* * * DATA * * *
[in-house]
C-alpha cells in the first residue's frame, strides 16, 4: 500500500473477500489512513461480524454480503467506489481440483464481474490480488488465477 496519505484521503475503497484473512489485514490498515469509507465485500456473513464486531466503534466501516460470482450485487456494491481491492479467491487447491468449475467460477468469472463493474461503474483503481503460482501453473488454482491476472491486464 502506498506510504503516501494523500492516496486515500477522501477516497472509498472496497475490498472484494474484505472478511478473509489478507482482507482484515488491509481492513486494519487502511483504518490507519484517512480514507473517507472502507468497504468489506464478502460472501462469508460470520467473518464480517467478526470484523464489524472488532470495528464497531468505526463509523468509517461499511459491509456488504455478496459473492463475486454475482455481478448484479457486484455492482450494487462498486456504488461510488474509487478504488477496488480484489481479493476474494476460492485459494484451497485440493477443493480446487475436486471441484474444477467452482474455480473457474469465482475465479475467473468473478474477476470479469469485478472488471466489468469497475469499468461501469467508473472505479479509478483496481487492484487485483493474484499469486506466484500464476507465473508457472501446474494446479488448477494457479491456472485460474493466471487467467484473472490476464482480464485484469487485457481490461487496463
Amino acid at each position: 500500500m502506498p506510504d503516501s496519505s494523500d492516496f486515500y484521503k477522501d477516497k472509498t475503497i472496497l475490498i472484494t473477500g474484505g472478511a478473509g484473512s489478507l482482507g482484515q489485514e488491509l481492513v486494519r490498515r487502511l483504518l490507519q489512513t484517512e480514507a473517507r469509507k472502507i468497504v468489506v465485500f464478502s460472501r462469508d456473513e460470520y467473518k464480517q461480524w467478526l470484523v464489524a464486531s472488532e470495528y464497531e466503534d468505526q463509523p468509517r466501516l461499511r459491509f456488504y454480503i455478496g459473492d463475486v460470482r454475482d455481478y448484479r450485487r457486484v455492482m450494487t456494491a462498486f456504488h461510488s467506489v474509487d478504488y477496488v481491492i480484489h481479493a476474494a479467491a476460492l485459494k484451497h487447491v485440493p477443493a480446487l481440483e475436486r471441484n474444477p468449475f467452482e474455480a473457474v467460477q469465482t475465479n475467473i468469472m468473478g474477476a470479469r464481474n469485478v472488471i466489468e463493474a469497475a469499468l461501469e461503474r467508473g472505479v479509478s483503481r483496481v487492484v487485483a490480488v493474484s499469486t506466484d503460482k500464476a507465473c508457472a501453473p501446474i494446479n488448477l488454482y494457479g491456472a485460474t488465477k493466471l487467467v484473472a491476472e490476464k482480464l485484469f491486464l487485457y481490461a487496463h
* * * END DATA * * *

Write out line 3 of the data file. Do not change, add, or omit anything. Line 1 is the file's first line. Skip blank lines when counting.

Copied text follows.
Amino acid at each position: 500500500m502506498p506510504d503516501s496519505s494523500d492516496f486515500y484521503k477522501d477516497k472509498t475503497i472496497l475490498i472484494t473477500g474484505g472478511a478473509g484473512s489478507l482482507g482484515q489485514e488491509l481492513v486494519r490498515r487502511l483504518l490507519q489512513t484517512e480514507a473517507r469509507k472502507i468497504v468489506v465485500f464478502s460472501r462469508d456473513e460470520y467473518k464480517q461480524w467478526l470484523v464489524a464486531s472488532e470495528y464497531e466503534d468505526q463509523p468509517r466501516l461499511r459491509f456488504y454480503i455478496g459473492d463475486v460470482r454475482d455481478y448484479r450485487r457486484v455492482m450494487t456494491a462498486f456504488h461510488s467506489v474509487d478504488y477496488v481491492i480484489h481479493a476474494a479467491a476460492l485459494k484451497h487447491v485440493p477443493a480446487l481440483e475436486r471441484n474444477p468449475f467452482e474455480a473457474v467460477q469465482t475465479n475467473i468469472m468473478g474477476a470479469r464481474n469485478v472488471i466489468e463493474a469497475a469499468l461501469e461503474r467508473g472505479v479509478s483503481r483496481v487492484v487485483a490480488v493474484s499469486t506466484d503460482k500464476a507465473c508457472a501453473p501446474i494446479n488448477l488454482y494457479g491456472a485460474t488465477k493466471l487467467v484473472a491476472e490476464k482480464l485484469f491486464l487485457y481490461a487496463h